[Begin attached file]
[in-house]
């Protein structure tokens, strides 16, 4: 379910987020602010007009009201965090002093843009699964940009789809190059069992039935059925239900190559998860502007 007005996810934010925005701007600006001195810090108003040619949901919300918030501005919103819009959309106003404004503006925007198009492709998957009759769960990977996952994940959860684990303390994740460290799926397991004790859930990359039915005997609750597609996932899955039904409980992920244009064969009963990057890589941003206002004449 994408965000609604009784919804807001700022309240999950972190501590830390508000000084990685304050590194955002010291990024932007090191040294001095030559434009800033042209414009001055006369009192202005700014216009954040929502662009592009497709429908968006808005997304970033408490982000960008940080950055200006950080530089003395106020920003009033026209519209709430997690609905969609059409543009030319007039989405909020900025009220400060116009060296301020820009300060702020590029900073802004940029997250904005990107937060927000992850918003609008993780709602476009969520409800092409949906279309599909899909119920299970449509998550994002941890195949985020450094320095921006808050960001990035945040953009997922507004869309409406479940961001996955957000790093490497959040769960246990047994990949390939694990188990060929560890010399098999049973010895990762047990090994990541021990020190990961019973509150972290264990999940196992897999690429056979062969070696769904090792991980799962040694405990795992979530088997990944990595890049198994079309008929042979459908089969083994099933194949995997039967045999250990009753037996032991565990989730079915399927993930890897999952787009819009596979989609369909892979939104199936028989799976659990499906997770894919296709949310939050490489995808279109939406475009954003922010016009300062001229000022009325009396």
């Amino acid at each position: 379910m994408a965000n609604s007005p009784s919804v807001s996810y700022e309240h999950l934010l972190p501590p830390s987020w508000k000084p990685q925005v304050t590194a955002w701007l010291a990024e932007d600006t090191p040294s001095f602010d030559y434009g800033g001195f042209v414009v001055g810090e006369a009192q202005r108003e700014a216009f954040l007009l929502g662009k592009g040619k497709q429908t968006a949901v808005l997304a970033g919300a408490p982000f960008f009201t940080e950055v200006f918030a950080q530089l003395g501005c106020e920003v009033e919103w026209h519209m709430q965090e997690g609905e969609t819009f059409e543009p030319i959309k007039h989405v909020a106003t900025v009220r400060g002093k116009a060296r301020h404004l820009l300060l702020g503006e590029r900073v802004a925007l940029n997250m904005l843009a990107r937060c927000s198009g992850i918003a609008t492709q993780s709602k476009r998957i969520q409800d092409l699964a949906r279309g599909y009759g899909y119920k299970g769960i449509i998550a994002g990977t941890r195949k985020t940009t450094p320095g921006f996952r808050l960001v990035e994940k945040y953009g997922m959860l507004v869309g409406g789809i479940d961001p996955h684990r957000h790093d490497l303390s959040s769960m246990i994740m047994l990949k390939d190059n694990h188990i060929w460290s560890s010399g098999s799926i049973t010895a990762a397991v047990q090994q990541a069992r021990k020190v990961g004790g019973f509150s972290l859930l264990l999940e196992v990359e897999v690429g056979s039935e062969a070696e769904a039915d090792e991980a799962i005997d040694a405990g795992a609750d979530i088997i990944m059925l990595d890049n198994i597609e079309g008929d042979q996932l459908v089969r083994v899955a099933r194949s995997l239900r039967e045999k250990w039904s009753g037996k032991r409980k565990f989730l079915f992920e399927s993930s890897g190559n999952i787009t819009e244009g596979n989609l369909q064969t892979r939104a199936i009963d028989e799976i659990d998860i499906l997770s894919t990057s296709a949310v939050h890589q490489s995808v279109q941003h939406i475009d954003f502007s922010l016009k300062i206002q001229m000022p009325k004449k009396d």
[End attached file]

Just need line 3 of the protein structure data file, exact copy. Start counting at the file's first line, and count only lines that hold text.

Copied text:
């Amino acid at each position: 379910m994408a965000n609604s007005p009784s919804v807001s996810y700022e309240h999950l934010l972190p501590p830390s987020w508000k000084p990685q925005v304050t590194a955002w701007l010291a990024e932007d600006t090191p040294s001095f602010d030559y434009g800033g001195f042209v414009v001055g810090e006369a009192q202005r108003e700014a216009f954040l007009l929502g662009k592009g040619k497709q429908t968006a949901v808005l997304a970033g919300a408490p982000f960008f009201t940080e950055v200006f918030a950080q530089l003395g501005c106020e920003v009033e919103w026209h519209m709430q965090e997690g609905e969609t819009f059409e543009p030319i959309k007039h989405v909020a106003t900025v009220r400060g002093k116009a060296r301020h404004l820009l300060l702020g503006e590029r900073v802004a925007l940029n997250m904005l843009a990107r937060c927000s198009g992850i918003a609008t492709q993780s709602k476009r998957i969520q409800d092409l699964a949906r279309g599909y009759g899909y119920k299970g769960i449509i998550a994002g990977t941890r195949k985020t940009t450094p320095g921006f996952r808050l960001v990035e994940k945040y953009g997922m959860l507004v869309g409406g789809i479940d961001p996955h684990r957000h790093d490497l303390s959040s769960m246990i994740m047994l990949k390939d190059n694990h188990i060929w460290s560890s010399g098999s799926i049973t010895a990762a397991v047990q090994q990541a069992r021990k020190v990961g004790g019973f509150s972290l859930l264990l999940e196992v990359e897999v690429g056979s039935e062969a070696e769904a039915d090792e991980a799962i005997d040694a405990g795992a609750d979530i088997i990944m059925l990595d890049n198994i597609e079309g008929d042979q996932l459908v089969r083994v899955a099933r194949s995997l239900r039967e045999k250990w039904s009753g037996k032991r409980k565990f989730l079915f992920e399927s993930s890897g190559n999952i787009t819009e244009g596979n989609l369909q064969t892979r939104a199936i009963d028989e799976i659990d998860i499906l997770s894919t990057s296709a949310v939050h890589q490489s995808v279109q941003h939406i475009d954003f502007s922010l016009k300062i206002q001229m000022p009325k004449k009396d």